How to be a better person #3


The second characteristic of a good attitude is joy (Galatians 5:22). When it becomes active, it spreads cheers. Jesus made this statement, “In the world you will have tribulation, but be of good cheer, I have overcome the world” (John 16:33). Joy can be a door that keeps out the obstacles the world throws at us. And when we dare to spread some cheer in spite of our trials and tribulations then even the world begins to bow at our attitude. It is difficult to look at a cheerful countenance without mellowing and reciprocating in some manner. Joy originates in the heart and then puts a smile on the face (Proverbs 15:13). “A cheerful heart is good medicine” (Proverbs 17:22). “It takes sixty-four muscles of the face to make a frown and only thirteen to make a smile” (Wa. 2190). Why not try smiling for fun?

Cheer is not a quality we are born with. We must develop it early and make it part of our attitude. The older we get the harder it becomes to acquire a favorable disposition. The earlier we teach our children, the sooner they shall display a more cheerful attitude (Deuteronomy 4:10). Without some guidance, none of us will learn how to behave under unfavorable circumstances. There are times when we must turn the other cheek and walk an additional mile with a smile on our face (Matthew 5:39-41). It is not just Christians that have to be cheerful, but also people that render service for profit. Customers are not likely to return to a place where they are being served by long faces, slouched bodies and in sloppy clothes. They are not as forgiving as parents that neglect to teach their children to be cheerful when they perform their duties. I have learned long ago that my failures and shortcomings were due to my own misguided disposition. My ancestors had a saying that a man with his hat in his hand had a better chance to cross the land.

Our attitude has to be saturated with joy before it can smile. It is not an easy chore to foster an attitude that displays consistently a cheerful face. It may require some closet work where we shed disappointments, resentments or any other ill feeling toward those that may despise us (Matthew 6:5-15). Some times we need a bit of artificial help to look our best in public. A little makeup can do wonders (Matthew 6:16-17). Clothes that fit our personality will elevate a cheerful face. There are experts that can help us match our physical makeup with our character. Makeup and clothes can make or unmake a person. They can enhance or hide our smile. “Life is like a mirror — if you frown at it, it frowns back; if you smile, it returns the greeting” (Proch. P.9). Looking in a mirror is a simple test and may help us face our tasks more cheerfully.

Smiling is a silent and universal language that is understood almost everywhere. Not too long ago, visitors to America were impressed not by what this nation had accomplished but by the way people smiled. They did not need a comedian to exert cheers. There were more happy faces than Sauer pusses. The people were not beleaguered with uncertainties. They had confidence in those that led this nation and neglected to build their own safety net. We have been misled into believing that others can make us happy. We have not been taught to tend to our own happiness. Even when we turn to religion, we find that even God leaves us on our own to create contentment. Instead of turning on a happy face, we show resentment and even hate. We have reached a point when we smile we become suspects of some evil plot. Now we are told, “Wipe that smile of your face or we will do it for you!”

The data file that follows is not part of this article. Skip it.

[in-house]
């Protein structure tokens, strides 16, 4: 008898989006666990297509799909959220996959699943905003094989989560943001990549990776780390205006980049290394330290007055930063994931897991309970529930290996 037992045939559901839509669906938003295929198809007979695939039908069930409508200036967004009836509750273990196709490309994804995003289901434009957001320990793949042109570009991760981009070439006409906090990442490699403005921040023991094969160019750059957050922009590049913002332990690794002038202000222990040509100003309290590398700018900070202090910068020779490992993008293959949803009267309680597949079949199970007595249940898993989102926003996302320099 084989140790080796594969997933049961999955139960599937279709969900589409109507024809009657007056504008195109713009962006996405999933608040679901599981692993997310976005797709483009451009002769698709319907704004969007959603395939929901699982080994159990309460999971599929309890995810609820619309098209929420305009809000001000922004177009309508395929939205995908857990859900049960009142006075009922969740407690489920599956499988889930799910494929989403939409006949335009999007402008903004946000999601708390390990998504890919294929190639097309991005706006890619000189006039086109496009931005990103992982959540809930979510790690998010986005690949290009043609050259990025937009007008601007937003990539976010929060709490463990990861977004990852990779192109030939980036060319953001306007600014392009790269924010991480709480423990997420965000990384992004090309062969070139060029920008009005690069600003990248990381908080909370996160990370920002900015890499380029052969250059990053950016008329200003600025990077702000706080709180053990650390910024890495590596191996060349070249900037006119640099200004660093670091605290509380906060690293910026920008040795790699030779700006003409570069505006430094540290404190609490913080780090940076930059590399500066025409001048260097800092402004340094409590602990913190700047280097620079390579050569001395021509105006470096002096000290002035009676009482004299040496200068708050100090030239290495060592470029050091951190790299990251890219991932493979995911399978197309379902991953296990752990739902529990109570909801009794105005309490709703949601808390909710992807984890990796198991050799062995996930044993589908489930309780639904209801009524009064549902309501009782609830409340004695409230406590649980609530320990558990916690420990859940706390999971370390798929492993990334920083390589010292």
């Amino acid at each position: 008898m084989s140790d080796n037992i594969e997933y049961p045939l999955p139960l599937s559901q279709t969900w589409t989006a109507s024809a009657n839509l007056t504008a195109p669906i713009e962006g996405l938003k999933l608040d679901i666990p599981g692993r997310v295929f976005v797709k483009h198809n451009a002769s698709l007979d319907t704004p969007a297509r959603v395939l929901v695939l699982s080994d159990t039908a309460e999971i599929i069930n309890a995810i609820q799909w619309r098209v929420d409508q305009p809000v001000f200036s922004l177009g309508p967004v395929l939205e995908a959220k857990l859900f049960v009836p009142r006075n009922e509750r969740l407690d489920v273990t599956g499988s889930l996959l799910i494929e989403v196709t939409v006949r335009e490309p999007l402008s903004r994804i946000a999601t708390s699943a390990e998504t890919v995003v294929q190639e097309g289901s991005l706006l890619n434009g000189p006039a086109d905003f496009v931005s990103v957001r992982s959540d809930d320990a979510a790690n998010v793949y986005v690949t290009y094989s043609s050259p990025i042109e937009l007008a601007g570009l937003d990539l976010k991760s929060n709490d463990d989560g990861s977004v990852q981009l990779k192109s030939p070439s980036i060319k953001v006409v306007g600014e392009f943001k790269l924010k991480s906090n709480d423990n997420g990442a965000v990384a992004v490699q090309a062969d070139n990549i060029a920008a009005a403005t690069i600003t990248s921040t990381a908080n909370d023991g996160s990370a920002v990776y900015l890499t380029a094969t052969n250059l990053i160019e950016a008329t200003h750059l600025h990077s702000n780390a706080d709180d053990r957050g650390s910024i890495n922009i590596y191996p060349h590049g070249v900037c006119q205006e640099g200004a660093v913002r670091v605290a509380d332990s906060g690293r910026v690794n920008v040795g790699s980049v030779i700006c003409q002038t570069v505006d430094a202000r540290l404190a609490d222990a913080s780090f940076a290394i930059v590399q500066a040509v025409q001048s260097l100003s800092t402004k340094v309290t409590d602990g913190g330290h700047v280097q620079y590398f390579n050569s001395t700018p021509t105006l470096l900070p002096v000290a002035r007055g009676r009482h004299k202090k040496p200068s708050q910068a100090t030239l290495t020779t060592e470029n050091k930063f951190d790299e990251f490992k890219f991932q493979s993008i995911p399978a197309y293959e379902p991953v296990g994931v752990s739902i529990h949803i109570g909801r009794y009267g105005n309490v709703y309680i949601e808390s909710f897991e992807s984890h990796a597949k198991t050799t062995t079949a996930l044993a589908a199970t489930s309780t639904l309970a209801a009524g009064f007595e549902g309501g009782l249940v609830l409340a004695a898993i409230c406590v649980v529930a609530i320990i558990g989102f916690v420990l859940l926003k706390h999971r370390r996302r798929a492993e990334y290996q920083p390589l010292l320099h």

I know how easily we can misread smiles. It took me some time to distinguish between pity and sympathy. Pity left me hopeless and sympathy gave me courage. The pity face felt sorry for what had happened to me. The sympathetic face was more cheerful and was pleased with the progress I was making in my recovery. There were people, I prayed that they would not come back and others I could not wait to see again. Some became life-long friends. I do not think I could have made it without their cheerful dispositions. Two clergymen in particular went out of their way to put joy into my life. Their presence was uplifting. They introduced me to people with happy faces at a time when I was not allowed to look into a mirror. The one minister had a big smile, spoke little, treated we as if I were his son and led me to believe that God had great things in store for me. A third minister helped me find the door that would help me become a minister to make others happy. Am I always cheerful? From time to time I do shed some tears of joy. However, In public, I put on a more wholesome face.

What nugget of wisdom can I pass on? We have only one life to live and if we burden ourselves with worries, we bring on us conditions that impair our health and our ability to smile. Most of the worries we cannot resolve and many are the fabrication of our own fear. I do believe that the Creator has endowed us with the ability to cope with problem when they arise (I Corinthians 10:13). Each day has sufficient ups and downs and we must believe that we can face them in an up mood (Matthew 6:25-34). It is of the essence that we learn to be content in whatsoever circumstances we might find ourselves (Philippians 4:11). It is no big deal to spread cheers when all is well. What does our face tell when we cope with difficulties? Mrs. Wiggs of the Cabbage Patch had this advice: “I have made it a practice to put all my worries in the bottom of my heart and sit on the lid and smile: (Wa. 2191). “Blessed is she who serves laughter and smiles at every meal, for she shall be blessed with goodness” (Proch. P.10).